Shortly thereafter, Barnes was released from the hospital, but the victim remained in the NICU. At that time, Barnes was living with her friend, Tonya Pezzi, in Pezzi's apartment in Dickson. Barnes visited the victim in the hospital almost daily, and the Appellant usually accompanied her. Barnes and the Appellant quickly developed a romantic relationship, and they talked about getting married and renting an apartment together. Barnes spent some nights with the Appellant, who lived in a house with Ben and Andrea in Fairview.

         Approximately two days before Thanksgiving, the victim was released from the hospital after forty-five days in the NICU. The victim continued to suffer from pulmonary issues, which required that he have weekly checkups with his doctor. He also had to be taken to the hospital on several occasions due to breathing issues. Notably, on December 24, 2013, Barnes took him to the hospital because he was sick and had labored breathing. A chest x-ray was taken that day. Barnes thought another x-ray was taken on January 3, 2014, during a follow-up appointment.

         Barnes began working for Dunkin' Donuts in November or December 2013, and she had to leave for work about 4:15 a.m. While she was at work, WBB stayed with Barnes' father, who had late-stage cancer. Barnes usually left the victim with Jennifer Dructor, a babysitter who lived in the same apartment complex as Pezzi. Dructor's boyfriend, Eric Newberry, sometimes helped Dructor care for the victim. On other occasions, Angela or the Appellant watched the victim.

         On Monday, January 6, 2014, Barnes worked until 4:00 p.m. The next day, January 7, the victim was ill, and Barnes stayed out of work to care for him. WBB stayed with Barnes' father, and Barnes and the victim stayed at Pezzi's apartment until approximately 6:00 p.m. Before leaving the apartment, Barnes changed the victim's diaper, dressed him in a "onesie," and put him in a "sleep sack." Barnes explained, "You put the baby into the sleep sack and you zip it up and it has two flaps that kind of wrap over the sides and kind of swaddle them." Barnes then retrieved WBB from her father's house and took her sons to the Appellant's house. The victim was asleep when they arrived, but he woke a couple of times while Barnes and the Appellant sat on the couch and watched television. Either the Appellant or Barnes held the victim when he woke; when he fell asleep, they put him in his car seat on the floor in front of the couch. The victim often slept in his car seat because sleeping at an angle helped his breathing.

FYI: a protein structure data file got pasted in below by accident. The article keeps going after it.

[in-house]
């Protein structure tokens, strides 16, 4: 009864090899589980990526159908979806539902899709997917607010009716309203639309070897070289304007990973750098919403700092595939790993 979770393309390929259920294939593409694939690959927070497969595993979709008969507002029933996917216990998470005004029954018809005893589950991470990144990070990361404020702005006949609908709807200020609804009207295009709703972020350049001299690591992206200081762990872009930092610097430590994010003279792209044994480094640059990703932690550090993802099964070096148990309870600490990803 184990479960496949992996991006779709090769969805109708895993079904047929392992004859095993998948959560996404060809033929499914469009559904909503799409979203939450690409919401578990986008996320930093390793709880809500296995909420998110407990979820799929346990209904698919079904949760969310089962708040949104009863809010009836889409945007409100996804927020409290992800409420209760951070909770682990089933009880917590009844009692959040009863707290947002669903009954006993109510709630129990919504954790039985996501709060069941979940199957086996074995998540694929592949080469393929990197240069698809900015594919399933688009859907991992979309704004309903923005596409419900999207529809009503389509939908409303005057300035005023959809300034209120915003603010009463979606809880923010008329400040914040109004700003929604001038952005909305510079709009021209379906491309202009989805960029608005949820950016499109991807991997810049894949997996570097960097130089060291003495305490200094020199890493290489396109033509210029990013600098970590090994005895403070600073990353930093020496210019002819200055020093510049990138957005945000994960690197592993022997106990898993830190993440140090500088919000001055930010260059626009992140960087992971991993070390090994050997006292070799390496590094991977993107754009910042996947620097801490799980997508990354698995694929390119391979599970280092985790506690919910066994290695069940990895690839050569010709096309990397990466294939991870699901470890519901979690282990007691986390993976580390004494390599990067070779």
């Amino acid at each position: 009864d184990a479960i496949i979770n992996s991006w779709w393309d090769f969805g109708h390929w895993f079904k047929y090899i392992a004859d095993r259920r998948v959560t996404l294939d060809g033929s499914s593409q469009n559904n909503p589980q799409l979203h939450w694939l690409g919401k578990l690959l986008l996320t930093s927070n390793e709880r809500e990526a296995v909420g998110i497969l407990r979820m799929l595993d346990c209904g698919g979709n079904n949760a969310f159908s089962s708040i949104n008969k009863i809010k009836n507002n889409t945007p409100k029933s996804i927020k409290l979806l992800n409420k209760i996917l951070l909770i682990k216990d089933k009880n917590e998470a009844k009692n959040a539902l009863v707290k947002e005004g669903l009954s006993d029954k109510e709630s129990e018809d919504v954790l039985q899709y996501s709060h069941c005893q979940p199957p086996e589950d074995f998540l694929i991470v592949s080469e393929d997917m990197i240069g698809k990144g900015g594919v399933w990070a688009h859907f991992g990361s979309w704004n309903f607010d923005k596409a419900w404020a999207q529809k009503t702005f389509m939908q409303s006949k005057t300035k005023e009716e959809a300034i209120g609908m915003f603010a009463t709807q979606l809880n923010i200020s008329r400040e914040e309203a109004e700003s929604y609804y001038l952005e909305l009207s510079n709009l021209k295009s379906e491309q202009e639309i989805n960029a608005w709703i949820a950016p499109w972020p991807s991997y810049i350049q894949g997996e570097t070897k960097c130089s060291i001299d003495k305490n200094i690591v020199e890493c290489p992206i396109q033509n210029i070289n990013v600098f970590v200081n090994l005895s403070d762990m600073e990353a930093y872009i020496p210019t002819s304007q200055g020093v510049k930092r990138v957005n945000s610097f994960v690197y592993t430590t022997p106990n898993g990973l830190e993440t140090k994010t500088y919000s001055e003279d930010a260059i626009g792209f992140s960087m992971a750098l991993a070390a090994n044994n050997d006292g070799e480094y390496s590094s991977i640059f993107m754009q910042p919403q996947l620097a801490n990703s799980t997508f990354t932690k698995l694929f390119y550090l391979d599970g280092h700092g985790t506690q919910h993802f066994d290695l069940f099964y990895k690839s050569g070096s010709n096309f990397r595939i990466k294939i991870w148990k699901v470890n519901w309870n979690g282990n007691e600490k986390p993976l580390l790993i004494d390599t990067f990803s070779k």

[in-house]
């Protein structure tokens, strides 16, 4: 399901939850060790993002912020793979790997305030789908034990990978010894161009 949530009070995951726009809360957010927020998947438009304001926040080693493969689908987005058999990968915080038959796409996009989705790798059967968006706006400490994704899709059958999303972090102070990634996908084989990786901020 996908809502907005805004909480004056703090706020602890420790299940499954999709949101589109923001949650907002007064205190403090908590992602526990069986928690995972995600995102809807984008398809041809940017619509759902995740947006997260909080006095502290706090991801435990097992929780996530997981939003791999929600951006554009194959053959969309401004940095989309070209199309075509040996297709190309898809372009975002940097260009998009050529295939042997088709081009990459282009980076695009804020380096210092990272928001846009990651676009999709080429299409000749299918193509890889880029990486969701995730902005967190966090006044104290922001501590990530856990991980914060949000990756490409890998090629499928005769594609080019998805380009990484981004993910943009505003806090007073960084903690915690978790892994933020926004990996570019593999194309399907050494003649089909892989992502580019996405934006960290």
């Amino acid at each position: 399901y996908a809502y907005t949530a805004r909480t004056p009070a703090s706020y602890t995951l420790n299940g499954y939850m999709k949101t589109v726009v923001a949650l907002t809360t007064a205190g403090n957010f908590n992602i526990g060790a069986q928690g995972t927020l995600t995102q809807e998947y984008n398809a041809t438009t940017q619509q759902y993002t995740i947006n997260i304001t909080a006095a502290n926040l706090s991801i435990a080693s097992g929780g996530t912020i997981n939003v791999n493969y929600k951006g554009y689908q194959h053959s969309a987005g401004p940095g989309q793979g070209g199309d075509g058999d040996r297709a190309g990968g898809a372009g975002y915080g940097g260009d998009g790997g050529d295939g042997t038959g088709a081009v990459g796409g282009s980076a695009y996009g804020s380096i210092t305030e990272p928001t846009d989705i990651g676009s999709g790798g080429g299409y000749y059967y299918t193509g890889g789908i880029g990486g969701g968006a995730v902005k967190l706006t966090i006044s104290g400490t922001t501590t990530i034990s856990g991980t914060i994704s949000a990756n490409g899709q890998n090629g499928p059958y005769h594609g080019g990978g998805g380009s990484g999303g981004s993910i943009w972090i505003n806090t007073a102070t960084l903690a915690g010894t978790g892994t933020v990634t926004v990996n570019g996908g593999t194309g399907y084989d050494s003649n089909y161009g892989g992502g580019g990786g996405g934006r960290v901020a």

Around 11:00 p.m., Barnes went into the bedroom of Angela's son, Dominic, to sleep, and she put the victim in his car seat beside the bed. The Appellant stayed in the living room to sleep on the couch. Barnes changed the victim's diaper right before she went to sleep and did not see any marks or signs of injury on the victim. The victim's behavior that day had been "perfectly fine," despite his illness.

         Barnes woke around 1:00 or 2:00 a.m. because the victim was crying. She discovered he was not in his car seat beside the bed but was in the living room with the Appellant. Barnes called out and asked the Appellant if everything was okay. The Appellant sighed and responded, "[Y]eah, he's just having a really bad night tonight." After a few minutes, the victim's crying increased, and Barnes asked the Appellant to bring the victim to her. The Appellant did "a lot of huffing and puffing and sighing," and Barnes heard sounds that made her think the Appellant was changing the victim's diaper.